This, I suppose, is understandable. The Chinese quasimarket economy, at once creative and chaotic, has not been accompanied by a rule of law, nor by sound administration nor property rights nor full personal
freedoms. By contrast, Hong Kong's developed market economy--its gross domestic product is, remember, equivalent to 21 percent of China's and its GDP per head higher than Canada's--is crucially dependent on a free way of life continuing. Hong Kong's is a highly sophisticated, heavily international economy, and those who make it function so successfully are as sensitive to the prevailing political conditions as to the economic. Thus every time that the Chinese issue statements that seem to cast doubt on the undertakings given in the Joint Declaration they risk jeopardizing Hong Kong's confidence. China's proclaimed intention of dismantling Hong Kong's elected legislature is particularly short-sighted. China will need to proceed with prudence and with due regard to the opinions and feelings of the local population if Beijing is to make a success of the formula of "one country, two systems."
The wider international community is also involved in Hong Kong's future, however much some of the old guard in China bristle at the thought. The Sino-British Joint Declaration is an international treaty. China's willingness to honor it will rightly be seen as an important indicator of its wider future intentions in the region. A China that could not adjust to the requirements of a flourishing Hong Kong would inevitably be seen as a trading risk and a potential strategic threat. It is good that the United States is taking such a clear interest in Hong Kong's future. But Britain too must keep a close eye on developments and be prepared to speak up if things start to go wrong.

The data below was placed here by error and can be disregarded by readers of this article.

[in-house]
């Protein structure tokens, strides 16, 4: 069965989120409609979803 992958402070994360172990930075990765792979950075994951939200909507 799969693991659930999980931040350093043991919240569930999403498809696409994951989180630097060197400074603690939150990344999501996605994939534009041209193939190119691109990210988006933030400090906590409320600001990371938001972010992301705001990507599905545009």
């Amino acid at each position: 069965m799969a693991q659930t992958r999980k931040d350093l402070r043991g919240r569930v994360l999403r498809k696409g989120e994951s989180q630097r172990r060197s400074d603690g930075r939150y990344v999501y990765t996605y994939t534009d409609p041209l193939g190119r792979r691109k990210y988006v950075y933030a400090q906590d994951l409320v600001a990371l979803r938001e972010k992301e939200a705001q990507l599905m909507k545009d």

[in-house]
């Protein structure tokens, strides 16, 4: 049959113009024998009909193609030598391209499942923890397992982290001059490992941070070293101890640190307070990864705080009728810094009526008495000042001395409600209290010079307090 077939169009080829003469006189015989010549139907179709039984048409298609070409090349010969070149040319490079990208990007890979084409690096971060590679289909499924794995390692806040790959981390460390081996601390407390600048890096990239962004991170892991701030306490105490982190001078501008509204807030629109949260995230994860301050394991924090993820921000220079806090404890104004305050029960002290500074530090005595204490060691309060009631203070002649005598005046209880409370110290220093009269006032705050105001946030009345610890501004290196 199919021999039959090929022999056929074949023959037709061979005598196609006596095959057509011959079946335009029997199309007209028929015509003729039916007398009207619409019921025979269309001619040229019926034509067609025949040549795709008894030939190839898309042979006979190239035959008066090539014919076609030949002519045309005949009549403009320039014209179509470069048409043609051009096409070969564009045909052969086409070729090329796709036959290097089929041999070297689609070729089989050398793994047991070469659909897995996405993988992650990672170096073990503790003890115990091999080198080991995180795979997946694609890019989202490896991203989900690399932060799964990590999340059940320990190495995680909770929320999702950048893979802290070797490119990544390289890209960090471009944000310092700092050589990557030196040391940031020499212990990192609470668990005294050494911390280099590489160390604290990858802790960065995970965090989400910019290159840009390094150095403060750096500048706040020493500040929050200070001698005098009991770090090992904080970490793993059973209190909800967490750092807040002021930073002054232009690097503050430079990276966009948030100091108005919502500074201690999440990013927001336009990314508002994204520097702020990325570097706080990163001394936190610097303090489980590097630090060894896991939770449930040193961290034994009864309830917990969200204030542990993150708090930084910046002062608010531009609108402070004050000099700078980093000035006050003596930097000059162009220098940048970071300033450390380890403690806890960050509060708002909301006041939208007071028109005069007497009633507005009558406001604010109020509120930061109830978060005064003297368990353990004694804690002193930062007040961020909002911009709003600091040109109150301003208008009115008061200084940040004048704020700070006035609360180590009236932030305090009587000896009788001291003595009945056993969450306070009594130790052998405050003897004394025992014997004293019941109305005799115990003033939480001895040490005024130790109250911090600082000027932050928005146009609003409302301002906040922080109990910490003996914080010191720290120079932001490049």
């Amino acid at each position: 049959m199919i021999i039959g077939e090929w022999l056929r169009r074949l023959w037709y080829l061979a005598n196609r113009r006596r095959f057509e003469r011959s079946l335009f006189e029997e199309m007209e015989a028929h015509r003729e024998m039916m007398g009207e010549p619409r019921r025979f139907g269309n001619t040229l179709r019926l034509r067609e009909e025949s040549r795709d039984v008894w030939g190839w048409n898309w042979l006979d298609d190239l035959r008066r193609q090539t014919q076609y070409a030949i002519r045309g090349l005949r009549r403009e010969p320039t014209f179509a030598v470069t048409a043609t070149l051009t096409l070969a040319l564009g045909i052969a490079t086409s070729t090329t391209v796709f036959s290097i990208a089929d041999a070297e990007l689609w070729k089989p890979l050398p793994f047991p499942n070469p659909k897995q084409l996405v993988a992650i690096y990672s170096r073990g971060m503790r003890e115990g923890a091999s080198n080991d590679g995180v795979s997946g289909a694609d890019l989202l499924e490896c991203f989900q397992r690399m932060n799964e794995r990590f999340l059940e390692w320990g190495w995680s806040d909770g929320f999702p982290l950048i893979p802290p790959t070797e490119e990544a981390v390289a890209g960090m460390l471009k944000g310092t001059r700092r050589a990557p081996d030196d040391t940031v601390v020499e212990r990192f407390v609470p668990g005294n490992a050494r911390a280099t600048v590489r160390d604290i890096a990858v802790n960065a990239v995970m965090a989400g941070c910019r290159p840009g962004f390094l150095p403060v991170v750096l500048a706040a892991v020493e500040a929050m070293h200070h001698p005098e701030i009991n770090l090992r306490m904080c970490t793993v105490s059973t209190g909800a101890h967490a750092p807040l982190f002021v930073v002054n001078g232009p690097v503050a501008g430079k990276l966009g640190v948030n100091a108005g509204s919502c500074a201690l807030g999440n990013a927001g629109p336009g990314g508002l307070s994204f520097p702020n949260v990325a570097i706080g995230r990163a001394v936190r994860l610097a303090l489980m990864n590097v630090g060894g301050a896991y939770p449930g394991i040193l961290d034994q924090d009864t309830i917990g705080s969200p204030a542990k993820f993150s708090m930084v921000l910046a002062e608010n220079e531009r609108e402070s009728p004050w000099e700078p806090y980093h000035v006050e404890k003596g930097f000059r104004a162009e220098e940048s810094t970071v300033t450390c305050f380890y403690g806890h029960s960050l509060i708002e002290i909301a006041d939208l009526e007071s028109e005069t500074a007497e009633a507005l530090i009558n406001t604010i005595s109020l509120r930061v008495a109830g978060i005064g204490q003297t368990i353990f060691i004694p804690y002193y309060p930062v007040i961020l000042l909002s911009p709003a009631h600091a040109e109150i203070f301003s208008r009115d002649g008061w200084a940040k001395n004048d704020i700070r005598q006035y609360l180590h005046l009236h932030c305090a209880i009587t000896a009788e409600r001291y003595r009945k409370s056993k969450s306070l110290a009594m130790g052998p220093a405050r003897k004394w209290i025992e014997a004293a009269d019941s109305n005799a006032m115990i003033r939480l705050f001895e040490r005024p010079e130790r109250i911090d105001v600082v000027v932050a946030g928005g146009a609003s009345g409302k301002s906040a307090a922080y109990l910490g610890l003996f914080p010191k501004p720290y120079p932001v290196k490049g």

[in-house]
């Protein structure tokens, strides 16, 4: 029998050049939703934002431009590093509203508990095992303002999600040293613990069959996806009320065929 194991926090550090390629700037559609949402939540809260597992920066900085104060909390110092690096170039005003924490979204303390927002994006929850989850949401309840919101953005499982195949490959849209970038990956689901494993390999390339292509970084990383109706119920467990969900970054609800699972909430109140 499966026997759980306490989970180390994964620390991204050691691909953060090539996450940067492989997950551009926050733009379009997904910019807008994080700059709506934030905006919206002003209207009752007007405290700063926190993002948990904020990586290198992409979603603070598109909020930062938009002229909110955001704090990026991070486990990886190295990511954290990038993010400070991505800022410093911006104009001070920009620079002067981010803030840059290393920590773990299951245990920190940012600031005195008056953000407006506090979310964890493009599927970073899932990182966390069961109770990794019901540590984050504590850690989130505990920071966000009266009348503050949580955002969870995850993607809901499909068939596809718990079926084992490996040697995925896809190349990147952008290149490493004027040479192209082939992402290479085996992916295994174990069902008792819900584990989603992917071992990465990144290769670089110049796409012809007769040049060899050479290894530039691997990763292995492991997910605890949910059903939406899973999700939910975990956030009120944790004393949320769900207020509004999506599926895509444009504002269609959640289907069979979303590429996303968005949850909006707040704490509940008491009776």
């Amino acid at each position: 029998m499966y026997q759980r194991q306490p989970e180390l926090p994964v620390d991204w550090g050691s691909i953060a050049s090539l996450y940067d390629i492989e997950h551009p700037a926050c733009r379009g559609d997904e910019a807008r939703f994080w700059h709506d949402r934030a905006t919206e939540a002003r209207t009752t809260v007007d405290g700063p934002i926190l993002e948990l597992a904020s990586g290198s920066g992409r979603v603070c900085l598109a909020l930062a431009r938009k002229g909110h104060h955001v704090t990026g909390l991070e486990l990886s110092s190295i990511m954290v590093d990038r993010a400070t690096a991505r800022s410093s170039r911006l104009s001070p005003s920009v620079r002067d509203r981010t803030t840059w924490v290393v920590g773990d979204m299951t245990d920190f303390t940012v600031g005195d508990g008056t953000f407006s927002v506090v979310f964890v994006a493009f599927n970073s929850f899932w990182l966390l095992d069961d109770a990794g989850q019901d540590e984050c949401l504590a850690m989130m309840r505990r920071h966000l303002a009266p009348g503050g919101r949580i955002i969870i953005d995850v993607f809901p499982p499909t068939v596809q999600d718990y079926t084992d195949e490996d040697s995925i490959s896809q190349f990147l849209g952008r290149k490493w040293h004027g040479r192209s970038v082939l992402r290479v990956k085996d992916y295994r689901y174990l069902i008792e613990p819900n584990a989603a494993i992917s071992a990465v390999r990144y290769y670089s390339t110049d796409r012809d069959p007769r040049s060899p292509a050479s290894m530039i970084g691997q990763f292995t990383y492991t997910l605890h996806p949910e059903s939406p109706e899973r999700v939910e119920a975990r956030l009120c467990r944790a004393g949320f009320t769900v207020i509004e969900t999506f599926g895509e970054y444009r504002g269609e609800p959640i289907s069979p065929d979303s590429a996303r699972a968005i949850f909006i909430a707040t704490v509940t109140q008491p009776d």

Sense of Realism
I am an unashamed defender of the record of the British Empire in bringing the rule of law and the prospects for self-improvement to millions who would never otherwise have known them. The people of Hong Kong, however much historians argue about the circumstances of the territory's original transfer to British rule, are an outstanding example of these benefits.
But, equally, the age of empires is over; that of nation-states has succeeded it. I can see exactly why China--even beyond material considerations--wants Hong Kong back: The Chinese have rediscovered a strong sense of their own traditional identity. But I also believe that, in due course, the ideas of the Chinese people of Hong Kong, who enjoy a lifestyle of which mainland Chinese only dream, will penetrate deeper into China itself. From that perspective, perhaps a future generation will be able to look back on the ceremonies of June 30 not so much as marking the end of Hong Kong's colonial past, but as marking a new impulse toward freedom and democracy in China and the rest of Asia.